PIXIES AT TINY DESK CONCERT: GREENS AND BLUES

Same o' story with all/most of Pixies' songs: It took me a while to like it. And when it hit me, it hit me real hard. "Greens and Blues" is one of my current most favourite tunes of Pixies, especially, and alternative rock in general. Such a beautiful bittersweet goodbye song.
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Heard this jangly tune before. But, in the beginning, it didn’t really strike me. And in my personal experiences, most of Pixies’ stuff have the same stories: slow at first then I was hooked. Today, I was incidentally exposed again to “Greens and Blues” via NPR Tiny Desk Concert on YouTube. It hit me hard. Such a beautiful bittersweet goodbye song.

Frontman Black Francis stated, “It was my attempt to come up with another song that would musically, emotionally and psychologically sit in the same place that ‘Gigantic’ has sat. Not that I could ever replace that song: you write songs and they come out the way they come out. ‘Greens and Blues’ fills the emotional niche that ‘Gigantic’ occupied, another show-closer. I think the lyric alludes to that, the fact that it’s the end of the night, the end of something. And a separation if you will. So I guess it’s kind of a goodbye song, or really more of a ‘good night’ song.”

The song itself is included in Pixies fifth studio album, Indie Cindy, released in April 2014. It was the band’s first album since 1991’s Trompe le Monde, and the first Pixies album not to feature bassist Kim Deal.

Photo: NPR.

Bob Bolen wrote that Pixies’ performance in 2014 was the largest crowd they’ve ever assembled for a Tiny Desk Concert. “You may miss Kim Deal on bass for all the good reasons one might miss Kim Deal, but Paz Lenchantin rhythmically fits in well, and was a treat to hear (albeit quietly) on violin,” continued Bolen.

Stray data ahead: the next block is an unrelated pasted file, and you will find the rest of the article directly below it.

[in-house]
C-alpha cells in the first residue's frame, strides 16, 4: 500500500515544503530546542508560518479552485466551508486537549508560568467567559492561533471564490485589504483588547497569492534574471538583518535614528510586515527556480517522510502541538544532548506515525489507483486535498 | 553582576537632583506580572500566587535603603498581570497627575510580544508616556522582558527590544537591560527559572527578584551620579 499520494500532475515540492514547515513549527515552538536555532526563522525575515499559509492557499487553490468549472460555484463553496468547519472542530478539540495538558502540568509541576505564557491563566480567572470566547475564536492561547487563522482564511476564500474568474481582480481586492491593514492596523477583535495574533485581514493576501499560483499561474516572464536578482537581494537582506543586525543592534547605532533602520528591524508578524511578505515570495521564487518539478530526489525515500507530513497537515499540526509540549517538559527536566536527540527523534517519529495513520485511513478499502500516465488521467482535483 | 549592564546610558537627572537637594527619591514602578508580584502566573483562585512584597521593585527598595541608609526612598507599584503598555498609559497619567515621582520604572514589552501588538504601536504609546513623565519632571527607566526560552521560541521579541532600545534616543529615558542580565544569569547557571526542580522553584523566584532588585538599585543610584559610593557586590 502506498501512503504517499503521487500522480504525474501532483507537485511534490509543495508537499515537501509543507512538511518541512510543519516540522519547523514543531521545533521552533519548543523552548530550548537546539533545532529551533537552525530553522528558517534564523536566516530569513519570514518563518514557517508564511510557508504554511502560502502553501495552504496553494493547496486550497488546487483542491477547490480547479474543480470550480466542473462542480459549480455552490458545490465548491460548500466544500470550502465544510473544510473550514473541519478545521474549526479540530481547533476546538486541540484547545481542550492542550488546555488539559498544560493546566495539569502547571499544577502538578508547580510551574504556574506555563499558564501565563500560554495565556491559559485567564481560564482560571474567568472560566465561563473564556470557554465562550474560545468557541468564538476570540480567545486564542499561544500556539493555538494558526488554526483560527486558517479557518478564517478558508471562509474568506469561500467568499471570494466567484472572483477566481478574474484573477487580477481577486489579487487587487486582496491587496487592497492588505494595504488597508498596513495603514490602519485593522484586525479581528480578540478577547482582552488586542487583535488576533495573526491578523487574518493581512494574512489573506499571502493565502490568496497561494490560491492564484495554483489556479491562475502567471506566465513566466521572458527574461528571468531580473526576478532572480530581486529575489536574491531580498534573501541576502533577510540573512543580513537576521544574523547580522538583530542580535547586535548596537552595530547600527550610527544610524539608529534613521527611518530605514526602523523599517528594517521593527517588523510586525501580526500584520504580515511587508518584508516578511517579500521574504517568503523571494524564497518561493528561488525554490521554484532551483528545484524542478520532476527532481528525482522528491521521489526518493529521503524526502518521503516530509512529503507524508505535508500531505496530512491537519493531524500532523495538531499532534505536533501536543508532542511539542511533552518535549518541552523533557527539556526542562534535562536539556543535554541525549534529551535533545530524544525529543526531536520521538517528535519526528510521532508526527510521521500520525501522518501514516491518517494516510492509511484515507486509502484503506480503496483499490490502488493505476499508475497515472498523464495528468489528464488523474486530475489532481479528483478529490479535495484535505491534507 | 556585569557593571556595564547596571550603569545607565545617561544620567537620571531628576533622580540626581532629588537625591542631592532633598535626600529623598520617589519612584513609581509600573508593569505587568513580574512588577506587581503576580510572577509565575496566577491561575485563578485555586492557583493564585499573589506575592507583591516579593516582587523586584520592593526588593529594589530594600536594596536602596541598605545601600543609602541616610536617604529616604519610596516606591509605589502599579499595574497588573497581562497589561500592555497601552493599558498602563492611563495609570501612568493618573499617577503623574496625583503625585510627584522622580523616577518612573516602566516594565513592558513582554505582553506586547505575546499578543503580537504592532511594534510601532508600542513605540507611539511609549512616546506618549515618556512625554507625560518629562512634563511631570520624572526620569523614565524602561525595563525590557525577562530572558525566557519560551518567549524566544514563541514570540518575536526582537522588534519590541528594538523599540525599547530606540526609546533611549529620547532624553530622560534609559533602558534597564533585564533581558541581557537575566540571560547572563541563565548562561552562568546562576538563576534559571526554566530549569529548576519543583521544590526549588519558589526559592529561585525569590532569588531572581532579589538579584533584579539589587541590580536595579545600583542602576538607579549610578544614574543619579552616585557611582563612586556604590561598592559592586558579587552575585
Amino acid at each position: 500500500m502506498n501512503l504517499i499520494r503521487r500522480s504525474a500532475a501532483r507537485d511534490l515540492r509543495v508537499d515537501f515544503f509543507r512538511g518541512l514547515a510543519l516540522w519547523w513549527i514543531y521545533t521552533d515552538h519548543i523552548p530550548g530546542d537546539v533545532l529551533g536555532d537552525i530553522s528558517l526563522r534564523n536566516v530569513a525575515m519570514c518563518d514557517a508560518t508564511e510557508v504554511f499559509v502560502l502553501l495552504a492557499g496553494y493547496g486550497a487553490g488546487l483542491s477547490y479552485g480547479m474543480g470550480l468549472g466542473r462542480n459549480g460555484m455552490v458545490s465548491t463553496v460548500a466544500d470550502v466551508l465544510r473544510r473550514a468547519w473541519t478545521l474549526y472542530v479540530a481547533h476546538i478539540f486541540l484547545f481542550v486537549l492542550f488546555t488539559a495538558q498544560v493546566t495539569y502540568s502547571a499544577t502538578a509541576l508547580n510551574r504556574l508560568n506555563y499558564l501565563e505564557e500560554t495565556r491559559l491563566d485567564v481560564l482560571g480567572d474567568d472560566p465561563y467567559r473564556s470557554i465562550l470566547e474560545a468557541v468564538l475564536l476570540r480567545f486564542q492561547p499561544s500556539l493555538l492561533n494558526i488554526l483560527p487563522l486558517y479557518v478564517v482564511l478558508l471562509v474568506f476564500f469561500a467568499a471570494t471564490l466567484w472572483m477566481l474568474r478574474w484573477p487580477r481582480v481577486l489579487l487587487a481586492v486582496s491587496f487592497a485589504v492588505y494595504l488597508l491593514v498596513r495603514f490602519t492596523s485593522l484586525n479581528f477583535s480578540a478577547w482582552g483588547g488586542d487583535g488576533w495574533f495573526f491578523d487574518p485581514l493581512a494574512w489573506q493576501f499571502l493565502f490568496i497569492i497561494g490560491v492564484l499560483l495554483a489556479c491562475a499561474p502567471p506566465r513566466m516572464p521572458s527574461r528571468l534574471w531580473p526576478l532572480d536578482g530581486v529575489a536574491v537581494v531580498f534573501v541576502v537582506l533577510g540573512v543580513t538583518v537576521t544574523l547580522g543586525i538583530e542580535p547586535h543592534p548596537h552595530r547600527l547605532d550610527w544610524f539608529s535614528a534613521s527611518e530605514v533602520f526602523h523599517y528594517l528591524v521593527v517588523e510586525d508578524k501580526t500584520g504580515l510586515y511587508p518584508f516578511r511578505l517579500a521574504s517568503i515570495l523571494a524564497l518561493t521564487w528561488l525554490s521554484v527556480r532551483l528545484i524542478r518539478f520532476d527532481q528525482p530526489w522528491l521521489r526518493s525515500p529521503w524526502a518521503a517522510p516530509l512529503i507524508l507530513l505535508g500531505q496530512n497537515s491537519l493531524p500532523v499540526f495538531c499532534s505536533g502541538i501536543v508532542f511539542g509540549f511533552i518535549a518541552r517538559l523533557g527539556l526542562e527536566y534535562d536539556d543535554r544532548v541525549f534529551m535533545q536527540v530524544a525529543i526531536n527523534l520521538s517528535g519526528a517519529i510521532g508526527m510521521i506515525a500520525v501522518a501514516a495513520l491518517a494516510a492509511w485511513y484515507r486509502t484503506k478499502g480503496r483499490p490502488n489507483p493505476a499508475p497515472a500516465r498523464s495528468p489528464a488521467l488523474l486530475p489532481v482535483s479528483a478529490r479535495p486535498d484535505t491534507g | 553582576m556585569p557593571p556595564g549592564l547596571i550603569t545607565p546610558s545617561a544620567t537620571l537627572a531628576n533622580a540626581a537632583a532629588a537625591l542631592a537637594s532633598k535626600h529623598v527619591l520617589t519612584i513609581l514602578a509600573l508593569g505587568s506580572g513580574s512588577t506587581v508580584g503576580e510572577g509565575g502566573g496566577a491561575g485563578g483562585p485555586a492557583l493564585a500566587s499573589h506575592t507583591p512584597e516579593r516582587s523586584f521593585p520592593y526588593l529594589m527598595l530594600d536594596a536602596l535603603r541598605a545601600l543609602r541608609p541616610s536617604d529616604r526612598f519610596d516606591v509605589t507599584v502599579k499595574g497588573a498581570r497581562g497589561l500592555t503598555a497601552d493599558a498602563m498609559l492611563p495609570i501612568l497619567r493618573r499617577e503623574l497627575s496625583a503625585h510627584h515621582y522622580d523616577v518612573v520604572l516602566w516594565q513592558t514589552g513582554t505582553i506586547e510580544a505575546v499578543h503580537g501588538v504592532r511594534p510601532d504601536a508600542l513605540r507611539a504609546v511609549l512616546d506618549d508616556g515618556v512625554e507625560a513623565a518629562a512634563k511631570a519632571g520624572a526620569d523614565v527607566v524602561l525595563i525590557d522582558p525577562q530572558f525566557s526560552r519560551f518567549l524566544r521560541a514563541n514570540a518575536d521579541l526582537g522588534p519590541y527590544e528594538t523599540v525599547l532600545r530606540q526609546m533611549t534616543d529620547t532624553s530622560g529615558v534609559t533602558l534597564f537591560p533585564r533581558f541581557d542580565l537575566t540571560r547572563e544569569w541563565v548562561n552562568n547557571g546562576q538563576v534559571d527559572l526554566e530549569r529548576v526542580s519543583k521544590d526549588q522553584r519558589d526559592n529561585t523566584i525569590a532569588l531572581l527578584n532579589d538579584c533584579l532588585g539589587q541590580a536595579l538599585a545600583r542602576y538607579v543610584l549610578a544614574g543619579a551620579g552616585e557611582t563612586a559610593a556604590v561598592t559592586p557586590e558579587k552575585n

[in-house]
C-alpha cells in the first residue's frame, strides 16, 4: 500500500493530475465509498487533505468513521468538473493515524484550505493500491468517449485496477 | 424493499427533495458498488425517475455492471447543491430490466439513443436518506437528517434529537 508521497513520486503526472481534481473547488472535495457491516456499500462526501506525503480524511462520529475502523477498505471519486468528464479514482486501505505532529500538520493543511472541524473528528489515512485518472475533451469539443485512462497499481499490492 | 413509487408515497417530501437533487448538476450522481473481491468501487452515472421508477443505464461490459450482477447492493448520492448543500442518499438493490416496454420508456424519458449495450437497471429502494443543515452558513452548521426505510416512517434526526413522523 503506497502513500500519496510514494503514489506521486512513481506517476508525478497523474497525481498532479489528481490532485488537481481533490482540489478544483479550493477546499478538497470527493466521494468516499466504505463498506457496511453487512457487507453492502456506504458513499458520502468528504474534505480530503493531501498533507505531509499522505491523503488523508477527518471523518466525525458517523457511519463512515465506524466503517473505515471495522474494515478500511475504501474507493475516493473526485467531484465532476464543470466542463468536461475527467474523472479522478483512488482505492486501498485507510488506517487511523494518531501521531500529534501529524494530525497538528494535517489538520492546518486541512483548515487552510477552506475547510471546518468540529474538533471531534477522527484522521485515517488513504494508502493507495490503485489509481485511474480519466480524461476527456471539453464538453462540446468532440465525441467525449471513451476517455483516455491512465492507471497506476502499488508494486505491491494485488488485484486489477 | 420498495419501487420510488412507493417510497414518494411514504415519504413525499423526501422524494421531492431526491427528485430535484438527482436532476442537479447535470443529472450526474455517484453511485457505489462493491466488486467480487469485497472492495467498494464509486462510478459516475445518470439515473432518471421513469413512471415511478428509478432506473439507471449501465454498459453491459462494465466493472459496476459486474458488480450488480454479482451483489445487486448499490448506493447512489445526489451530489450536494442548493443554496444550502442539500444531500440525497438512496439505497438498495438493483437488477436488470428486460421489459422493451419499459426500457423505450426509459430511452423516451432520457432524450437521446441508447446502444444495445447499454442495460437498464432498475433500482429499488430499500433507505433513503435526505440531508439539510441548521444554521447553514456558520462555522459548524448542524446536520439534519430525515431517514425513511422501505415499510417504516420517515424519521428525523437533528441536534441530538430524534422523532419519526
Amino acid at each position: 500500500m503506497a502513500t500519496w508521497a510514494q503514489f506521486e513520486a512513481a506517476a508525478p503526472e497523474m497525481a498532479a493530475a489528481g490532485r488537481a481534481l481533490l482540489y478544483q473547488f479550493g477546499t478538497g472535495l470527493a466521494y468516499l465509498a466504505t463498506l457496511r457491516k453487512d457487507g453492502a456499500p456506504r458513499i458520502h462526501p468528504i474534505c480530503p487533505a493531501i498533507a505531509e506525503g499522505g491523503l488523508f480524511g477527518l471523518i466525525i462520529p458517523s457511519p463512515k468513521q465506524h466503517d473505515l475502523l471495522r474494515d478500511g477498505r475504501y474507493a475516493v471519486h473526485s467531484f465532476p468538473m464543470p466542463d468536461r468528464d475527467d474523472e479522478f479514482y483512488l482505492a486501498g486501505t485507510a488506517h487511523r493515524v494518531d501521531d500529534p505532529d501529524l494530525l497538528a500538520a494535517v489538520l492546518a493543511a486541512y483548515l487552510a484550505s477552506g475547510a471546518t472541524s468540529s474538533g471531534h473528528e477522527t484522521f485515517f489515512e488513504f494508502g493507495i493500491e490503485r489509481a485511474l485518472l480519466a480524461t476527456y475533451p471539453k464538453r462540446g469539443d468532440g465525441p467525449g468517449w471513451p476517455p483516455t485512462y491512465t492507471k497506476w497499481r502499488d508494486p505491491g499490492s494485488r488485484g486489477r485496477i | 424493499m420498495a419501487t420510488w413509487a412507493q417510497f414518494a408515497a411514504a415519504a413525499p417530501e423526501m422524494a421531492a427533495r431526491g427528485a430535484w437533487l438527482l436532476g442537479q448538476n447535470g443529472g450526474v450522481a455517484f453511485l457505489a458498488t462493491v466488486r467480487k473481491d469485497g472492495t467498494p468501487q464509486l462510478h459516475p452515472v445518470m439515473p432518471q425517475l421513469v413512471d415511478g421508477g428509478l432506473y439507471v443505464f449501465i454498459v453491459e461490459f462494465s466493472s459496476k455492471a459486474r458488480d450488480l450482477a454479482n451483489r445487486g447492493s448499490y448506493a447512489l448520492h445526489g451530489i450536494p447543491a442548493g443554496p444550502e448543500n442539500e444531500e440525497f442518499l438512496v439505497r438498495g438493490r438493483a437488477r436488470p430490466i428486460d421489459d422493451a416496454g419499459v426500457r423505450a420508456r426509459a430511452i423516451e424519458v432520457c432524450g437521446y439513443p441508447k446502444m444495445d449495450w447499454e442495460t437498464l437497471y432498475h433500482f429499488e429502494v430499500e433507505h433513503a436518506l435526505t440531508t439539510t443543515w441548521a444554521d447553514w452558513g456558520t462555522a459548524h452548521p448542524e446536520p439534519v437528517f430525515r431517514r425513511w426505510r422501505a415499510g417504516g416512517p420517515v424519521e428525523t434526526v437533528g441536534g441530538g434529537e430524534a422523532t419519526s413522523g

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Cover photo via Slicing Up Eyeballs.

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Rudolf Dethu

Rudolf Dethu

Music journalist, writer, radio DJ, socio-political activist, creative industry leader, and a qualified librarian, Rudolf Dethu is heavily under the influence of the punk rock philosophy. Often tagged as this country’s version of Malcolm McLaren—or as Rolling Stone Indonesia put it ‘the grand master of music propaganda’—a name based on his successes when managing Bali’s two favourite bands, Superman Is Dead and Navicula, both who have become two of the nation’s biggest rock bands.
Rudolf Dethu

Rudolf Dethu

Music journalist, writer, radio DJ, socio-political activist, creative industry leader, and a qualified librarian, Rudolf Dethu is heavily under the influence of the punk rock philosophy. Often tagged as this country’s version of Malcolm McLaren—or as Rolling Stone Indonesia put it ‘the grand master of music propaganda’—a name based on his successes when managing Bali’s two favourite bands, Superman Is Dead and Navicula, both who have become two of the nation’s biggest rock bands.

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